Should that bumper sticker say:
What if the hokey pokey is what it's really all about?

or is there some level of humor here that I'm not getting?

# Michael S. Kaplan on 5 Aug 2006 11:53 AM:

No, you are right -- that was a typo (fixed now). Thanks!

# Nick Lamb on 6 Aug 2006 12:02 AM:

It's the web that needs to get smarter here, not (just) Google. Actually providing dozens, hundreds or thousands of URLs on your site which have the same content mixed together in different ways is a goof. As you've noticed, Google can smush search results for those URLs, but the long term solution is better use of transclusions.

Imagine how many people each day download two, three, even more separate copies of the text of your latest post, with different surroundings, as they surf around - and then cache all this redundant text. Google's doing the same thing (as are all the other search engines). A minimal completely automatic use of transclusions in managed content sites (like blogs) fixes all of this, and delivers better performance for ordinary users. A more ambitious plan could deliver citation transclusion, meaning that when someone famous (like say Jamie Zawinski) links someone else's inciteful comments on LISP, Google search results for LISP find the original comment first, not Jamie's blog quoting an excerpt - because Google would actually be able to figure out which is the original.

# Melanie Spiller on 6 Aug 2006 3:53 PM:

I thought you'd enjoy this:

The following is from the Washington Post Style Invitational contest that asked readers to submit "instructions" for something (anything), but written in the style of a famous person. The winning entry was The Hokey Pokey (as written by William Shakespeare).


O proud left foot, that ventures quick within
Then soon upon a backward journey lithe.
Anon, once more the gesture, then begin:
Command sinistral pedestal to writhe.
Commence thou then the fervid Hokey-Poke,
A mad gyration, hips in wanton swirl.
To spin! A wilde release from Heavens yoke.
Blessed dervish! Surely canst go, girl.
The Hoke, the poke -- banish now thy doubt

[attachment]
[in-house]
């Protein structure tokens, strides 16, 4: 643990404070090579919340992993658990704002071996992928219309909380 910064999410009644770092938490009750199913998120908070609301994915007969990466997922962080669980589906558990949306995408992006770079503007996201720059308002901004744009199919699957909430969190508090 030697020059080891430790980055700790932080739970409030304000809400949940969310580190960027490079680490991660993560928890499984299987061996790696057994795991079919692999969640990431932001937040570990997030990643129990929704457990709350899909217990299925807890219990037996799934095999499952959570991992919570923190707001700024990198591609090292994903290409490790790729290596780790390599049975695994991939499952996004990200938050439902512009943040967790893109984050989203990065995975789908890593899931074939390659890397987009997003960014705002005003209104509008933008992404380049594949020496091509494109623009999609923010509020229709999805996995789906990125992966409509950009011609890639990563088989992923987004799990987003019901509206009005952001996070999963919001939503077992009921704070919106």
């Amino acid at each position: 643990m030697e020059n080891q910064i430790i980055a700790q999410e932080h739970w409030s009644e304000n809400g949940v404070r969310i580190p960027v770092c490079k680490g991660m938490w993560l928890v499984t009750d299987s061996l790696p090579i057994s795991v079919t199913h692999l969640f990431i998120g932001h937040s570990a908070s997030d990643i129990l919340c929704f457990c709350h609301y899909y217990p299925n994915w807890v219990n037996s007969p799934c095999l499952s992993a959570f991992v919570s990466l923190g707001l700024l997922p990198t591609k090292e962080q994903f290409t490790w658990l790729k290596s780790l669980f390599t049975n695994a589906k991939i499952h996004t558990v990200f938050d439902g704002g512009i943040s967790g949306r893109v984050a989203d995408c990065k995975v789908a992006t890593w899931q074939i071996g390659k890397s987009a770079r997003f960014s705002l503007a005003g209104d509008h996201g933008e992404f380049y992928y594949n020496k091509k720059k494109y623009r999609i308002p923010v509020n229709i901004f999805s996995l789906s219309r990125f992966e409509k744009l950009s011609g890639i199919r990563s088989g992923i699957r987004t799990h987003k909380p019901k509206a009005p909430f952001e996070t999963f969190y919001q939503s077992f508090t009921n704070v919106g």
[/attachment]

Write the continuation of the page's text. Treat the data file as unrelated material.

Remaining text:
Verily, I say, 'tis what it's all about.
   -- by "William Shakespeare"

Written by Jeff Brechlin, Potomac Falls, Maryland, and submitted by Katherine St. John. For a critique of the famous bard's Hokey-Poke, go to http://www.starchamber.com/archives/001377.html

Found at http://www.phantomranch.net/folkdanc/articles/hokeypokey.htm

# Melanie Spiller on 6 Aug 2006 4:04 PM:

Oh, and there's more:

http://www.cafepress.com/ibs_apparel/437014

# Richard Smith on 7 Aug 2006 6:07 AM:

The more common way of writing that particular quip is:

"What if the Hokey Pokey really is what it's all about?"

Google gets 34,200 hits for that.

# Michael S. Kaplan on 7 Aug 2006 9:52 AM:

Hi Richard,

Interesting. Though of course that is unrelated to the point about Google's search algorithm I stumbled on, so I may have missed it had Melanie seen this other bumper sticker. :-)

# Johannes Rössel on 11 Oct 2009 1:22 PM:

I noticed stupid search engine behavior before, didn't look much at others but Google is a pretty bad offender here. It has a tendency to direct people to the front page of my blog, or one of the later pages (?page=2) ... those are, by their very nature, pretty dynamic (well, not so much in recent times, but still). Also the front page (or category pages, etc.) tends to aggregate a bunch of keywords belonging to different posts which Google helpfully sees belonging to a single relevant page. So one could actually land on my site with a search like "postscript batch array". Never talked about those things together but separately. Yuck.

I never really found ot how to teach them only to consider individual articles or pages while ignoring everything that aggregates more than one of them.


referenced by

2013/11/04 Bing Translator vs. Google Translator gives some surprises...

2009/09/23 Search engines still don't know what it is, or more to the point where it's @

2006/10/14 Not for use on unexplained calf pain